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Links Between Biodiversity and Ecosystem Function in the Cape Floristic Region

  • D. M. Richardson
  • R. M. Cowling
  • W. J. Bond
  • W. D. Stock
  • G. W. Davis
Part of the Ecological Studies book series (ECOLSTUD, volume 109)

Abstract

Natural landscapes do not satisfy human requirements for food and fibre, and are being transformed at an increasing rate to make way for intensive agriculture, forestry and other activities. This wave of transformation has increased the rate of reduction in biological diversity at all scales, from genes to landscapes. Other agents of change, including global warming, threaten to accelerate this impoverishment. It has been suggested that this magnitude of loss of biodiversity could threaten the continued functioning of certain vital processes that provide the biophysical foundation for human life. The reasoning behind this prediction is that “biotic” effects could influence the functioning of ecosystems via “ecological” effects. Biotic effects include reductions in the numbers of phenotypes and genotypes per species, species per genus, individuals per population, populations per community and communities per landscape. Ecological effects include reduced variation in age structure and levels of sharing of resources between taxa, fewer taxa in pathways, and fewer pathways for resource transfer (Lamont 1992).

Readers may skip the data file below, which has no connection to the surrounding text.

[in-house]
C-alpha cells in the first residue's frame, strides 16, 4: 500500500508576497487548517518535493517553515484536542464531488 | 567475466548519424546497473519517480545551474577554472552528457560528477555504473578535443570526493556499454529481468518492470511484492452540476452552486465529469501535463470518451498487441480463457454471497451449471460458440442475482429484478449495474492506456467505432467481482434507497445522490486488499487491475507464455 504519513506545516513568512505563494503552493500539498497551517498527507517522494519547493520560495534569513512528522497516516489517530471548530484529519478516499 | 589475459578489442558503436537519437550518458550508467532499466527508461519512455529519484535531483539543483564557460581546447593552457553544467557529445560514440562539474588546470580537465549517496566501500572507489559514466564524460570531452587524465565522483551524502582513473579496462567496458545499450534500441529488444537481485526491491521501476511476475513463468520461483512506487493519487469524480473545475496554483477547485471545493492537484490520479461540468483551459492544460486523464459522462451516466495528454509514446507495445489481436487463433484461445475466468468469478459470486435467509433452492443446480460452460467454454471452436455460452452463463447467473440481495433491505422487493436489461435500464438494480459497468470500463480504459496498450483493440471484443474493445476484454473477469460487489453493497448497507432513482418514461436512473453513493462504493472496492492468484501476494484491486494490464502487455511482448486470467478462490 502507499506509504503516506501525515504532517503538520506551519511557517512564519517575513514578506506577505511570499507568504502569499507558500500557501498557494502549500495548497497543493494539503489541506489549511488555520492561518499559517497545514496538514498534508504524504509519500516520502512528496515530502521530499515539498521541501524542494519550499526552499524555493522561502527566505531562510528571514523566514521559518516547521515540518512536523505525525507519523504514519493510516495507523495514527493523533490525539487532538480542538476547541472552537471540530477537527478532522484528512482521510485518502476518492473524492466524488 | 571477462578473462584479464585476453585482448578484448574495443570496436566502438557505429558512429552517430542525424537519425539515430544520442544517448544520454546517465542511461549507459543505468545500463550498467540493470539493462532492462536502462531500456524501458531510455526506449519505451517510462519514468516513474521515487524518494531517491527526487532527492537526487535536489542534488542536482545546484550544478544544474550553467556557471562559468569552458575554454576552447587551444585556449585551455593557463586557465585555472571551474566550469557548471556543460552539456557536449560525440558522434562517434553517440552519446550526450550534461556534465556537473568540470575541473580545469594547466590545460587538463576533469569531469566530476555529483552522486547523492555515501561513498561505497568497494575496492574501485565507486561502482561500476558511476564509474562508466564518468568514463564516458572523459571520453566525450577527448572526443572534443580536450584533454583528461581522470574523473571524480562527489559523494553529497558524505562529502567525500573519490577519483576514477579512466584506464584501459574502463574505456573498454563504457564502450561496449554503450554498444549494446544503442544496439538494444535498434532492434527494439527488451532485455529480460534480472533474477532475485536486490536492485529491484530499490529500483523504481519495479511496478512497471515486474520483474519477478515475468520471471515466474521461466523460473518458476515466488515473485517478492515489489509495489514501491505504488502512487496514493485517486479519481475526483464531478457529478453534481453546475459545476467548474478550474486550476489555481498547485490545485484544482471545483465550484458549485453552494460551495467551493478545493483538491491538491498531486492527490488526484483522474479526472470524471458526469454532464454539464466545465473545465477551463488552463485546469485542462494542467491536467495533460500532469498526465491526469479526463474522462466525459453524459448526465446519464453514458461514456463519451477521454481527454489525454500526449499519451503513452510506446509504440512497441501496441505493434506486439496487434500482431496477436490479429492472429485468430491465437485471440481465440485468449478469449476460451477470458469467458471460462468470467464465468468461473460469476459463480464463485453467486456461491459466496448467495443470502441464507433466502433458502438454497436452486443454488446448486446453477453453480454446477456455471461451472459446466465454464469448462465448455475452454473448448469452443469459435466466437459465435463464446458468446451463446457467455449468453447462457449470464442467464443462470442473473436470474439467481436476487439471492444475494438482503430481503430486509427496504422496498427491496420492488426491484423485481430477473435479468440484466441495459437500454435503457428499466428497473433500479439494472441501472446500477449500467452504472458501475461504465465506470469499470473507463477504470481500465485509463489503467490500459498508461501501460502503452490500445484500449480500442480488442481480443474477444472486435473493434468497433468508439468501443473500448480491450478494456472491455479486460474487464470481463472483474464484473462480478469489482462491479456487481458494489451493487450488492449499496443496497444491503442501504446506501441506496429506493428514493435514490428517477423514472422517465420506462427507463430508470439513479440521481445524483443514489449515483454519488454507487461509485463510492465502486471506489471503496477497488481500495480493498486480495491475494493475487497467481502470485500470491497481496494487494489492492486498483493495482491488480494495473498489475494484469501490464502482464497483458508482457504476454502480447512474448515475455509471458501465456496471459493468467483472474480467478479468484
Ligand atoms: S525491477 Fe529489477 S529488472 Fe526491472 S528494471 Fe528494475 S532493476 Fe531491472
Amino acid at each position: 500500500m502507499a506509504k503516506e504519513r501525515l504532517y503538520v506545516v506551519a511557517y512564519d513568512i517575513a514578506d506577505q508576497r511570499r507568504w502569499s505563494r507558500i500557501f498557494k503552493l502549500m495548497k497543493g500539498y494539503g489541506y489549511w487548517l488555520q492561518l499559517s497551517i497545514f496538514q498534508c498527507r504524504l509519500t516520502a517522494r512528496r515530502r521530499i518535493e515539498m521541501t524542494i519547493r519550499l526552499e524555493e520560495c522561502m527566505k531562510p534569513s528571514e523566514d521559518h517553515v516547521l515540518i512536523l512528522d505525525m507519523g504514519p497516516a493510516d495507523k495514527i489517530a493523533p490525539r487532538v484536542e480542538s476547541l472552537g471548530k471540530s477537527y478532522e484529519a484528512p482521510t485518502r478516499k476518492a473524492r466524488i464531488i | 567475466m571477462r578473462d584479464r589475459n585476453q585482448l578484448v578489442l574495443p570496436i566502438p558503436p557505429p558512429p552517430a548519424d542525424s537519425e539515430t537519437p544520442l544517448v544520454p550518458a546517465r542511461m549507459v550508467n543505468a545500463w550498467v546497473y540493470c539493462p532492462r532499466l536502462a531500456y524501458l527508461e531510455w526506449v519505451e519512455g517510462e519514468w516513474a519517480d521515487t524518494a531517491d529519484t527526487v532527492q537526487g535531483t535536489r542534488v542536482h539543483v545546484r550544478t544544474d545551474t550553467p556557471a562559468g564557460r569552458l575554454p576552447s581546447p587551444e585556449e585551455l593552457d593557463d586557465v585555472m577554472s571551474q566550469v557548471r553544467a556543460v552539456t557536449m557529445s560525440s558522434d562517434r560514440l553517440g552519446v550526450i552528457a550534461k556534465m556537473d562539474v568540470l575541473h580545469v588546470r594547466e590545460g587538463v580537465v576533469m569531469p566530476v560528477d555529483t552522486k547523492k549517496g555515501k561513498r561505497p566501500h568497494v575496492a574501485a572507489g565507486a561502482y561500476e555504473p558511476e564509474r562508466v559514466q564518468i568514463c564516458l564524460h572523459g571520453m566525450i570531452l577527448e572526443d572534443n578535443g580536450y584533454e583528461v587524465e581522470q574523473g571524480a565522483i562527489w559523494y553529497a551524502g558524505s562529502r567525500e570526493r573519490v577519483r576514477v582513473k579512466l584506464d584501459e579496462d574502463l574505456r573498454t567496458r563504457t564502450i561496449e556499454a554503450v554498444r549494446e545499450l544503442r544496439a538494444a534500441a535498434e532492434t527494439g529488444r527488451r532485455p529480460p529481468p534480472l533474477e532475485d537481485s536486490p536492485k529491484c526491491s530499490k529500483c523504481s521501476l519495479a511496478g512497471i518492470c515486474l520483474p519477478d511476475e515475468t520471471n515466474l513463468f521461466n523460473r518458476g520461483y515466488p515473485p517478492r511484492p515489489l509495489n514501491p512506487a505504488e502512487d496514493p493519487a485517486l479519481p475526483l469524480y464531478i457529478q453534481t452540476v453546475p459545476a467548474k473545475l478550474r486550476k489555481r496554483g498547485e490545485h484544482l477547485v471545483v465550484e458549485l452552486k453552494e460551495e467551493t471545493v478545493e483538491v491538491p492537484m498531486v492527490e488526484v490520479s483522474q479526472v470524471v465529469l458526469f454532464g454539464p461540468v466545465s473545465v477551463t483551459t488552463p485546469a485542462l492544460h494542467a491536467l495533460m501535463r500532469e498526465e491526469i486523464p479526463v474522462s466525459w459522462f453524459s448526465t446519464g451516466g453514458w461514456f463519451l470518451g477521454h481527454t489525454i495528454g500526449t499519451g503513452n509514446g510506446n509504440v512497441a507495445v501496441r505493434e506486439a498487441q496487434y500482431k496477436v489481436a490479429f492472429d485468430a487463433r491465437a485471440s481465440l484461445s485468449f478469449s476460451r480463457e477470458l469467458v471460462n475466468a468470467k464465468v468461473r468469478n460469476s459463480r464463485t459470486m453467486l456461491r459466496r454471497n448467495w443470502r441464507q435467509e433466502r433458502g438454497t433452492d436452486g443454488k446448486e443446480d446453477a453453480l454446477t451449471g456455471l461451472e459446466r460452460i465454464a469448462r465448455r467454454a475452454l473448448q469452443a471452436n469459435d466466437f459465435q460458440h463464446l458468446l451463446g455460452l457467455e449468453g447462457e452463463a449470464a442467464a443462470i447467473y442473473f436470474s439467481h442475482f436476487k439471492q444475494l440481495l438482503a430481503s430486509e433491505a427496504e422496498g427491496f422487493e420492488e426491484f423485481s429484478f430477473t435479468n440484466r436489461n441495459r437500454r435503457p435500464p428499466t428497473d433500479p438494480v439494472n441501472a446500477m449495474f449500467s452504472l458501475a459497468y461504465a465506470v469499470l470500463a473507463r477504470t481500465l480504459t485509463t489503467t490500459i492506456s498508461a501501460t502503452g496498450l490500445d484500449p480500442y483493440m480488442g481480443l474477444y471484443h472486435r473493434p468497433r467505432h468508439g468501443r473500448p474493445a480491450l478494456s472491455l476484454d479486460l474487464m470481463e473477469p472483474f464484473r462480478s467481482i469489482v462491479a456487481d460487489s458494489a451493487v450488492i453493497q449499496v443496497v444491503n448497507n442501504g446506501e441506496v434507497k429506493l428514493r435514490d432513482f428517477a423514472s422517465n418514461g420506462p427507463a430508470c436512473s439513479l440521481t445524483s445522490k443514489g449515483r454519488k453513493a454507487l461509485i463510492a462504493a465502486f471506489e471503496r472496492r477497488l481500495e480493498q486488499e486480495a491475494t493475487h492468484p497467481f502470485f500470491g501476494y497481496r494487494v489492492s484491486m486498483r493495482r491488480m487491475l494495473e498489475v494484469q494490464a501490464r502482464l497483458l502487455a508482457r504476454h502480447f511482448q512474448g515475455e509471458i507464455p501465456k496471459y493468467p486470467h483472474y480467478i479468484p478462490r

Keywords

Small Mammal Growth Form Ecosystem Function Cape Floristic Region Indigenous Forest 
These keywords were added by machine and not by the authors. This process is experimental and the keywords may be updated as the learning algorithm improves.

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Copyright information

© Springer-Verlag Berlin Heidelberg 1995

Authors and Affiliations

  • D. M. Richardson
  • R. M. Cowling
  • W. J. Bond
  • W. D. Stock
  • G. W. Davis

There are no affiliations available

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